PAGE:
Bear in mind these two questions and leave your replies in the box at the bottom:

a. Would you raise a CAR based on what you know already and if so what would it be and which paragraph would you raise it against.

b. Are there any other areas where you are thinking there is a possible CAR but would seek out more evidence before making a decision?

CASE STUDY STARTS

The company is a single site and fabricates cabinets out of metal sheet by using a computerised laser cutting machine; a forming press; general machining and TIG and MIG welding.

You discuss the control of documents with the QA Representative and start by asking to see the Index and Change Control system. You are handed the Quality Manual and told that the index is at the back in an appendix. You verify a list of procedures only but note that there is no revision number included, only the title. When you query this you are told “Well if we added that then every time we amend a procedure then we would have to amend the manual which would be a real bind”.

When you ask if there is any other document containing this information then you are told “No, we’ve always done it that way”. You ask to see a copy of the relevant procedure for Document Control but are told they have never been told they need one which is when you spot it is not on the list.

You enquire as to how the procedures are authorised and reviewed before issue and how the company then communicates with staff that amendments have been made. You are shown that each procedure has the author’s name typed into the footer of each procedure with the date of issue and that staff aren’t told of amendments.

New or amended procedures are filed in the main binder with a copy in each of the 4 departmental binders (Sales and Purchasing office, Drawing office, Warehouse and shop floor) and the old version shredded.

CASE STUDY ENDS

I look forward to hearing your opinions and I will send an Amazon voucher as a thank you to whoever I feel puts together the best case.  Make your Quality stand out!

BarryNot surprisingly, this is a very common question from companies during my time on site whilst I am creating the QMS.

First, let us assume the the company has someone who they are putting forward as the QA Representative – not always the case I know.  Also let us work on the basis that this person (you?) has another job, a main job, around which they have to find the time to look after the system. Now, there is a 4 – 6 month period ahead of you that involves a stage 1 audit before ending with the stage 2 audit.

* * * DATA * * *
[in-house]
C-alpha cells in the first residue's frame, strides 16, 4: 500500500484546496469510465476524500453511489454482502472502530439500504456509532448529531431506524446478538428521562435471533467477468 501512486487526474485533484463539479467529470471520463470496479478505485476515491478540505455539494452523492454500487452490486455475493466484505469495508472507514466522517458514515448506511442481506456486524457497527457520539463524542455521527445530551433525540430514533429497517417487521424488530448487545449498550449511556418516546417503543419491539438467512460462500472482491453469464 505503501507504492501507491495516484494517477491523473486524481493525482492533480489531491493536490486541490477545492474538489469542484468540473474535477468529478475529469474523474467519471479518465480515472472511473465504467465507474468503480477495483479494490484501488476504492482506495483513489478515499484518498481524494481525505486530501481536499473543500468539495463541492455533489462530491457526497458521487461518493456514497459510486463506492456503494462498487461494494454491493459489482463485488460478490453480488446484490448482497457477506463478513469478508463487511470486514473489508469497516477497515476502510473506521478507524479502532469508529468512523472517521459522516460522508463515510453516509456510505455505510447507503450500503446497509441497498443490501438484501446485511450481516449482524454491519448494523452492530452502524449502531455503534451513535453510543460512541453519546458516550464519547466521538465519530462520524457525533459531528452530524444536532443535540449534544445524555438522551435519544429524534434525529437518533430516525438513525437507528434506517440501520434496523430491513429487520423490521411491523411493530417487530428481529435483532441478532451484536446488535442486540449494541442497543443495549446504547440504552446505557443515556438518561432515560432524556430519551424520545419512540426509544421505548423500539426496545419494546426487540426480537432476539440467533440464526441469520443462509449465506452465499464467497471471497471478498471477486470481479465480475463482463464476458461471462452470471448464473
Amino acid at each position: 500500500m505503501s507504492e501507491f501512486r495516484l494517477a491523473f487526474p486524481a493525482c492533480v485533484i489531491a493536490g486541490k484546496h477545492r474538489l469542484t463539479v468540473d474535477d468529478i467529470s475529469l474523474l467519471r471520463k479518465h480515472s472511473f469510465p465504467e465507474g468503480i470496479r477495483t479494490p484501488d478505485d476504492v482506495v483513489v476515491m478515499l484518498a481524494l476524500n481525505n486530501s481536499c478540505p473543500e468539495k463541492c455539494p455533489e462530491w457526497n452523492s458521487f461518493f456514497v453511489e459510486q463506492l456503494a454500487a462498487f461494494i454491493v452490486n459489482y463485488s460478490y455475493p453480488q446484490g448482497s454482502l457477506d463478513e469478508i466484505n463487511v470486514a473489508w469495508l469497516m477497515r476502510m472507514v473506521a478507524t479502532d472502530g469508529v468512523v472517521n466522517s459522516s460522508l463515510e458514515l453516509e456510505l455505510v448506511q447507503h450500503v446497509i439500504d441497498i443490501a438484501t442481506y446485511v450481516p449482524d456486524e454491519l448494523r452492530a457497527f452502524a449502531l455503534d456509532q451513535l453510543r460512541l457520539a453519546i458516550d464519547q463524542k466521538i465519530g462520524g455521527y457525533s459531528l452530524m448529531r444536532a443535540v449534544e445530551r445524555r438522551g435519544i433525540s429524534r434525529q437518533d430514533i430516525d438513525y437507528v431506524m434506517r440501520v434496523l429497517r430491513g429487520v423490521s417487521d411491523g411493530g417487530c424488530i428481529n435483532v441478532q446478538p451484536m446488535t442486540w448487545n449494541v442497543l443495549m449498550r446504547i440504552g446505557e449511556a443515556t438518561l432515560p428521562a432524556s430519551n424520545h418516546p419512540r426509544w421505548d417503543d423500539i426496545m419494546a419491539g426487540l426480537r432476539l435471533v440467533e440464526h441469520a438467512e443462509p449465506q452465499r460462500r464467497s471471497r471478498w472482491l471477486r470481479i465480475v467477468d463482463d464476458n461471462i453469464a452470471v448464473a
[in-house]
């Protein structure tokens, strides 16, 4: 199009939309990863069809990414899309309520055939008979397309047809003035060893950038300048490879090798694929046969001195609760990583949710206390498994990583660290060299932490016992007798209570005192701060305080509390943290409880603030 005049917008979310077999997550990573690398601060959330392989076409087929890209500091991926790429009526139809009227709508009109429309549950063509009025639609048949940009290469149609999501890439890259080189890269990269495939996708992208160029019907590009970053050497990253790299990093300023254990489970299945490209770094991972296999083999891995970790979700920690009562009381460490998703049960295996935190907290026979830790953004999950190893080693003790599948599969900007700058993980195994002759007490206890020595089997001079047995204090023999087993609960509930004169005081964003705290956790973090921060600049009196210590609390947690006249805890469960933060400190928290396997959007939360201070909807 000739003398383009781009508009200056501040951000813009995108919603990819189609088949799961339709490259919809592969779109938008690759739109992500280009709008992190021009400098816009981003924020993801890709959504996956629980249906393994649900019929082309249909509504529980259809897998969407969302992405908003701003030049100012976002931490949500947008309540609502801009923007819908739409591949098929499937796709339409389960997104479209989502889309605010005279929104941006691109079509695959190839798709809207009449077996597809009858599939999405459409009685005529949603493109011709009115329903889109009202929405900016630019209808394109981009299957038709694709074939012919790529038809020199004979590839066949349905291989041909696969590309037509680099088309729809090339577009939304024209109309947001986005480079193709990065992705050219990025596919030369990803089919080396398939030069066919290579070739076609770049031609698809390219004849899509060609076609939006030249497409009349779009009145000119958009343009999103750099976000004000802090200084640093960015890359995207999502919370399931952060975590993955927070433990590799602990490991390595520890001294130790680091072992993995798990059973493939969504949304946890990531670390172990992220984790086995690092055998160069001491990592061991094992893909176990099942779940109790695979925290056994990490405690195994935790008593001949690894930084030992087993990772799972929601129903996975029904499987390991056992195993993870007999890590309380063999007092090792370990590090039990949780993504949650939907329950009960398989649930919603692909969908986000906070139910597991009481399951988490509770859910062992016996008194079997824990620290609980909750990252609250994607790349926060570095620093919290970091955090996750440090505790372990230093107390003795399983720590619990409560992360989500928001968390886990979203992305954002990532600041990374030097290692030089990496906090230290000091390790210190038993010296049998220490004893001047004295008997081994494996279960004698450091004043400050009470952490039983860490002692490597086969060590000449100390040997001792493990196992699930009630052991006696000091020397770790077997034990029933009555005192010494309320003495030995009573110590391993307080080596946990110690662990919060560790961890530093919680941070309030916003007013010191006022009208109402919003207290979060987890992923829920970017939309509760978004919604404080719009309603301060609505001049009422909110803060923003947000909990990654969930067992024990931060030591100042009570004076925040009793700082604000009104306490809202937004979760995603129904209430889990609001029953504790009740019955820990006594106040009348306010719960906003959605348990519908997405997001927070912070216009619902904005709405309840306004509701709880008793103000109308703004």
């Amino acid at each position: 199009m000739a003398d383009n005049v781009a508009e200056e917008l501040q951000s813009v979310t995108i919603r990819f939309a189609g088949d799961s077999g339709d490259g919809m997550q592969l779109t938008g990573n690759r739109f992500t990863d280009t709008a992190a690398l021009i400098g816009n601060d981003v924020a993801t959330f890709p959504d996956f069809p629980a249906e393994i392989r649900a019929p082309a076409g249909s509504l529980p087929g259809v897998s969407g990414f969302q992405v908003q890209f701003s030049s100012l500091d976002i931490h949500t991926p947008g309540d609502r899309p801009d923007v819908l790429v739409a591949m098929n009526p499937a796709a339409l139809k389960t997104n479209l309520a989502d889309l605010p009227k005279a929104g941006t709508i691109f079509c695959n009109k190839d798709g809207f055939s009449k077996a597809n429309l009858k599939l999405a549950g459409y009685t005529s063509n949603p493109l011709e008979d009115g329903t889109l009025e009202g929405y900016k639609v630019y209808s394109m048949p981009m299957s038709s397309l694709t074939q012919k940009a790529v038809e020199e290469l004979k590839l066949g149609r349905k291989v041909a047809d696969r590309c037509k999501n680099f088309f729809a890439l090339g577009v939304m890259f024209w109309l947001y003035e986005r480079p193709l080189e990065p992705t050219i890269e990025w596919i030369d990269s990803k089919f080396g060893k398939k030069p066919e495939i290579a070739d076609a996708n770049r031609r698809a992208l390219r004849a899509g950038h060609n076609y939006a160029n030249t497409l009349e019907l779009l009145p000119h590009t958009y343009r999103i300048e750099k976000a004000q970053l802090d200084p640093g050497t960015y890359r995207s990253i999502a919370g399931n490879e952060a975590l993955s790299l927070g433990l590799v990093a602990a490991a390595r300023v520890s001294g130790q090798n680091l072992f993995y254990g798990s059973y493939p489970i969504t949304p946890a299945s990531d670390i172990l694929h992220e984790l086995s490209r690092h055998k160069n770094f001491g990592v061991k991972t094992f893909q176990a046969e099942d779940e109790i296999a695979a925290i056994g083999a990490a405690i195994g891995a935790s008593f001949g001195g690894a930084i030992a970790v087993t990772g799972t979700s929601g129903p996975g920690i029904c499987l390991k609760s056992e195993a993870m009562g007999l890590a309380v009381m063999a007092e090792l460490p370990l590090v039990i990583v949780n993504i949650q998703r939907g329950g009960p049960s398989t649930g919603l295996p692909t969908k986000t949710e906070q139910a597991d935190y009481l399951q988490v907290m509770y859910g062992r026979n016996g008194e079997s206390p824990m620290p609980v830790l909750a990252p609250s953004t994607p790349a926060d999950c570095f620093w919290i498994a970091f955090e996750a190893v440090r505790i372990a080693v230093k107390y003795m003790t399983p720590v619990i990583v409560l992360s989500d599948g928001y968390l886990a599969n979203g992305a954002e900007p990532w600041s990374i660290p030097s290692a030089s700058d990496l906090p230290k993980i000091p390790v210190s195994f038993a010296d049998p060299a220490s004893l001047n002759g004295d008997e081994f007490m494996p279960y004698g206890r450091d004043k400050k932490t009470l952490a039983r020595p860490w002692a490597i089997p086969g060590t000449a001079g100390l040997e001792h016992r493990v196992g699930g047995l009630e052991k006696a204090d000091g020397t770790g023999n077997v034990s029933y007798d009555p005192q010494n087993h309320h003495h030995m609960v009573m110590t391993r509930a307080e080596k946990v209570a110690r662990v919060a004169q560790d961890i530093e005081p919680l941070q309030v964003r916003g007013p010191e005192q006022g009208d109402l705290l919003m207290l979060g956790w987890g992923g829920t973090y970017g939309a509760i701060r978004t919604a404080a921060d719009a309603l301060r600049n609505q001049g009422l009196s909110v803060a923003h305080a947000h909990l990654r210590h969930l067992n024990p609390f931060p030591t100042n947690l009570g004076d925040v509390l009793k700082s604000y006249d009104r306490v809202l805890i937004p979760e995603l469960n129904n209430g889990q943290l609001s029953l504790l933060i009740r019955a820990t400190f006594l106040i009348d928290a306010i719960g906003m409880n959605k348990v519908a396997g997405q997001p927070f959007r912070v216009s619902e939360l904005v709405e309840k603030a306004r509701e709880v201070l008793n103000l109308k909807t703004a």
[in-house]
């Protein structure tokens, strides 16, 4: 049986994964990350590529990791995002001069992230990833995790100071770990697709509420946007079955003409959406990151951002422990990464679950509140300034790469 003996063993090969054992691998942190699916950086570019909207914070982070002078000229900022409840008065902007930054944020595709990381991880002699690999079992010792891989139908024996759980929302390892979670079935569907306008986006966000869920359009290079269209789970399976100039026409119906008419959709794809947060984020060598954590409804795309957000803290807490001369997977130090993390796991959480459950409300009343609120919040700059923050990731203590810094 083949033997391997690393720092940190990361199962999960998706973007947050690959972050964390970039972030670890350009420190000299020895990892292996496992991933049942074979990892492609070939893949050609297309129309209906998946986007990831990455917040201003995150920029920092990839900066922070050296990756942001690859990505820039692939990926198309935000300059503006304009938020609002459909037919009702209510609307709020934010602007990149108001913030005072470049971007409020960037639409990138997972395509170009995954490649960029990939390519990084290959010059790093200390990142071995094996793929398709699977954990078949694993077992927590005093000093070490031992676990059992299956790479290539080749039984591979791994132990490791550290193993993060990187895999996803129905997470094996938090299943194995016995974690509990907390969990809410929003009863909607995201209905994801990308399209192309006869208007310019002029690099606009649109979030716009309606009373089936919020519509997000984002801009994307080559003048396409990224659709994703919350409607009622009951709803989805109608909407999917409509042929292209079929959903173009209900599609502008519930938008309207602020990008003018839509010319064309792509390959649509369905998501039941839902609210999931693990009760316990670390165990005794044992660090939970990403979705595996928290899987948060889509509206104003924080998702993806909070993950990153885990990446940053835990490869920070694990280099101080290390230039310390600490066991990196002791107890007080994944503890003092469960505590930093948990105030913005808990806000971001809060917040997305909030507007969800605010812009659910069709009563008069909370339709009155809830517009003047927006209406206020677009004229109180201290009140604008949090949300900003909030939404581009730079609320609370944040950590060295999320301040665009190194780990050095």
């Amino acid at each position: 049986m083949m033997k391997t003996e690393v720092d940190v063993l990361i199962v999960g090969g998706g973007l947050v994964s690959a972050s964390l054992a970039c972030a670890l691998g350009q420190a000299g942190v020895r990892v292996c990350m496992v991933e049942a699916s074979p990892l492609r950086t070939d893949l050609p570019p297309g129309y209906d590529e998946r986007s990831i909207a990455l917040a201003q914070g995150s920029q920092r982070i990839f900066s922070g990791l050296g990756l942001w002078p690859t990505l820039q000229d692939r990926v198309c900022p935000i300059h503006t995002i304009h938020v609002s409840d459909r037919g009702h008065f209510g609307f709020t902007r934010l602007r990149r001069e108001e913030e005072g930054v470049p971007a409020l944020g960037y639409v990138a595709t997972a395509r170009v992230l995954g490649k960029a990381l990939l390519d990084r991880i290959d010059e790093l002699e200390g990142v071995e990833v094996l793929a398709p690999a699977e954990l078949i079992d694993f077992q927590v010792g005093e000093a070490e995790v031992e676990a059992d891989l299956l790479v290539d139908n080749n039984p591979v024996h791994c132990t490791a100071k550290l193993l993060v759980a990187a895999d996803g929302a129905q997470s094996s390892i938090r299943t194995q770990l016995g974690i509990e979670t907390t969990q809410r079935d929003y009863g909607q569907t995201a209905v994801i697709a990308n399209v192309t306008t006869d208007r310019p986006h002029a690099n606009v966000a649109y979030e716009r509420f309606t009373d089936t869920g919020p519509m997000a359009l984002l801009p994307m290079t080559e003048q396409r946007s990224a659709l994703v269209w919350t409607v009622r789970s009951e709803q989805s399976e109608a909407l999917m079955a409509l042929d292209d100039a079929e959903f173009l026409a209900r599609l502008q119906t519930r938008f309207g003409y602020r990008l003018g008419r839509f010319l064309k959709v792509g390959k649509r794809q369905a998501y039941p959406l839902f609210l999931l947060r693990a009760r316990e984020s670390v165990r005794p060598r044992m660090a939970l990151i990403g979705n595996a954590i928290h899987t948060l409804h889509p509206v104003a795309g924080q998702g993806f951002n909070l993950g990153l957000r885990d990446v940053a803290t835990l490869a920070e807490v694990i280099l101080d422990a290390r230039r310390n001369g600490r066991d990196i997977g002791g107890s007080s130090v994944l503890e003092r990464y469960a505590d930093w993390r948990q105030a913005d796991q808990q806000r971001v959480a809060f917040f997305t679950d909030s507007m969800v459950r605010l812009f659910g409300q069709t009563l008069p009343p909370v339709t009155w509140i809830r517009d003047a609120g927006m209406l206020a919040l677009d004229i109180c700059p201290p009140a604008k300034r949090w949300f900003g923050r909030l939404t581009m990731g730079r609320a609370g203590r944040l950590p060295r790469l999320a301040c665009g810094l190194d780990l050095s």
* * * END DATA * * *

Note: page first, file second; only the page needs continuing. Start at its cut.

To cope in this second phase when the system has been launched and staff start to work in accordance with it, I always suggest a day a week is required.   This is based on the fact that there will be invariably be at least 2 audits a month to do because the 12 month schedule has to covered in half the time.  On the first traunch of audits there will be CARs raised so they all have be be communicated, actioned – and chased?. There is all that data to locate and analyse on a regular basis; perhaps the approved suppliers list to amend because new suppliers are being sourced and then that Management Review meeting to fit in – and aren’t the majority of the actions going to be for you!

On top of that you have to make sure you know your way around the system, whether it is hard copies or an intranet or both, so you can speak about it with confidence when the auditor is on site. Don’t forget that procedures will need amending and perhaps forms as well so the whole change control process needs time allocating to it.

Mmm, quite a bit to do. It is important that the company and the staff see this commitment on a regular basis as you endeavour to make it all part of the company culture. I find a day a week to be a good test of that Management commitment, but I feel it is a fair and realistic allowance. What’s your experience?

If all that sounds a daunting prospect don’t forget help is at hand in the form of site visits, mentoring over the web and auditor training at the 9001 Support Centre.

ps: Next time I’ll move onto the commitment after the stage 2 when it’s all died down a bit – or has it?